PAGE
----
The Supreme Court yesterday suspended some appeals before it, postponing the fate of seven state governors till today and causing apprehension among parties, who were either represented or physically present in the court. The appeals, which emanated from the March 2019 governorship election across the federation, had been slated for hearing and determination by the apex court. Typical of days when high-profile cases are heard, the courtroom was filled to capacity with parties to the appeals, party loyalists, families and friends of the appellants and respondents.
The unexpected, however, happened less than an hour into the commencement of the sitting when Chief Justice of the Federation, Ibrahim Mohammed Tanko, announced that one of the justices on the panel had suddenly become ill.He, therefore, stood down the matter, so that the sick colleague could be attended to. As the justices rose to take the bow, all eyes watched to identify the sick judicial officer. The crowed waited, hopeful that proceedings would somehow resume, until one of the court registrars returned with the final announcement adjourning the matter till today.
Other members of the panel besides Tanko are Justices John Inyang Okoro, Sylvester Nwali Ngwuta, Uwani Musa Aba Aji, Kudirat Kekere-Ekun, Aminu Sani and Olukayode Ariwoola.
The affected governors are: Imo State Governor Emeka Ihedioha; Aminu Tambuwal (Sokoto); Umar Ganduje (Kano); Ahmadu Fintiri (Adamawa); Bala Mohammed (Bauchi); Simon Lalong (Plateau) and Samuel Ortom (Benue).Meanwhile, a High Court in Jabi, Federal Capital Territory, yesterday fixed February 25 to hear a suit challenging the qualification of House of Representatives Speaker Femi Gbajabiamila to contest an election. The suit is also challenging his nomination as the Speaker of the Ninth Assembly.
When the matter, which was slated for the hearing of pending applications came up, the claimant’s counsel, Obed Agu, informed the court that he had a motion on notice before the court. He said his application was seeking to regularise his processes by way of asking for an extension of time, to enable him to file his reply.
The motion was brought in pursuant to the rule of the court dated November 18 and filed November 19, 2019 in a four-paragraph affidavit.Agu said he had filed his written address and wanted to adopt the same as an oral argument, urging the court to grant his prayers.The judge, Justice Charles Agbaza, asked the first defendant’s counsel, Femi Adedeji, if he had any objection to the application.Adedeji, on his part, did not raise any objection. In his ruling, therefore, Agbaza said the application had merit and granted it in the interest of justice.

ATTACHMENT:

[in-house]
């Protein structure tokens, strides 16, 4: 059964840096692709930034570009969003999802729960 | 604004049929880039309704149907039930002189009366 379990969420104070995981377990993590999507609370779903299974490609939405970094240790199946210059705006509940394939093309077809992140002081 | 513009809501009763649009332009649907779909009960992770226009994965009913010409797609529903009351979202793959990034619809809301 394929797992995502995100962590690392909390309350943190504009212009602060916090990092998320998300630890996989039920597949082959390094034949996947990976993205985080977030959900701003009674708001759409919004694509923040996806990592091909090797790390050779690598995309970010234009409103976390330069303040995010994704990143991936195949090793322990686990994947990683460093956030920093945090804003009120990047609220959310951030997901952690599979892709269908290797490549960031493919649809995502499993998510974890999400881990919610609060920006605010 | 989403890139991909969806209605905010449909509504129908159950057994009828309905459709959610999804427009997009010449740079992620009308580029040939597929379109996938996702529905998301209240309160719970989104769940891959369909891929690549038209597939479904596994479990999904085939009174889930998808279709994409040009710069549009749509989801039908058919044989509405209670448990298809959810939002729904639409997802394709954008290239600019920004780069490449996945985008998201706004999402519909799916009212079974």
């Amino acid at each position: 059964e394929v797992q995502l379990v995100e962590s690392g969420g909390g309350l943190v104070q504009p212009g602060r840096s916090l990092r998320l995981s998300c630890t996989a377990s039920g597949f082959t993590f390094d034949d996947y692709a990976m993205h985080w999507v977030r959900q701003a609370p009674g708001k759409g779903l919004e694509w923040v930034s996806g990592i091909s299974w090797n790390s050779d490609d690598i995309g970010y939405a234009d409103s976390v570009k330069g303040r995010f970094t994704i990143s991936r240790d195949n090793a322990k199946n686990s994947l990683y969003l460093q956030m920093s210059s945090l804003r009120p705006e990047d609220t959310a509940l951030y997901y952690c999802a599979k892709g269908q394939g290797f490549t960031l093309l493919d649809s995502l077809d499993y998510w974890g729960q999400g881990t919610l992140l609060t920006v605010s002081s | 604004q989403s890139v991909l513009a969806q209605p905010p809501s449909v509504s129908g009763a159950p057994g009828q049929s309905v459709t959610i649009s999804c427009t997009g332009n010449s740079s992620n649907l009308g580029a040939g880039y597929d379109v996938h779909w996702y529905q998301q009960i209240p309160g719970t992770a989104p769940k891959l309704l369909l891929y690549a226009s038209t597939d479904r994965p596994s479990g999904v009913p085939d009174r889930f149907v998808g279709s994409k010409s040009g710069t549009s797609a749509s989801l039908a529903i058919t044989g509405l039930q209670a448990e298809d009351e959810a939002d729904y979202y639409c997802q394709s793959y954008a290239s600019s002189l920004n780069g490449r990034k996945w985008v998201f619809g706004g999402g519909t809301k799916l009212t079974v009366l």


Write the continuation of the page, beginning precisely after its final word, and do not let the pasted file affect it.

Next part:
The judge also directed that a hearing notice be served on the other defendants, who were absent from Monday’s proceeding.Also, a Federal High Court in Lagos yesterday adjourned until February 11 the trial of the president of the Nigerian Bar Association (NBA), Paul Usoro, charged with an alleged N1.4 billion fraud.
The Economic and Financial Crimes Commission (EFCC) is prosecuting Usoro before Justice Rilwan Aikawa on 10 counts.He was first arraigned before Justice Muslim Hassan in December 2018, but the case was re-assigned to Justice Rilwan Aikawa. He had pleaded not guilty to the charges before Hassan. He also maintained his not-guilty plea before Aikawa and was granted bail.
The continuation of trial, earlier fixed for yesterday, has now been further adjourned to February 11, as Aikawa did not sit.Also mentioned in the charge is the incumbent governor of Akwa Ibom, Emmanuel Udom, who is described as “currently constitutionally immune from prosecution”.Others are: the Akwa Ibom State Commissioner for Finance, Nsikan Nkan; Accountant General of Akwa Ibom State, Mfon Udomah; the Akwa Ibom Attorney General, Uwemedimo Nwoko and Margaret Ukpe.
The aforementioned names were described in the charge as being at large.In the charge marked FHC/418c/18, the anti-graft agency alleged that the defendant committed the offence on May 14, 2016. Usoro was alleged to have conspired with others to commit the offence within the jurisdiction of the court.Source: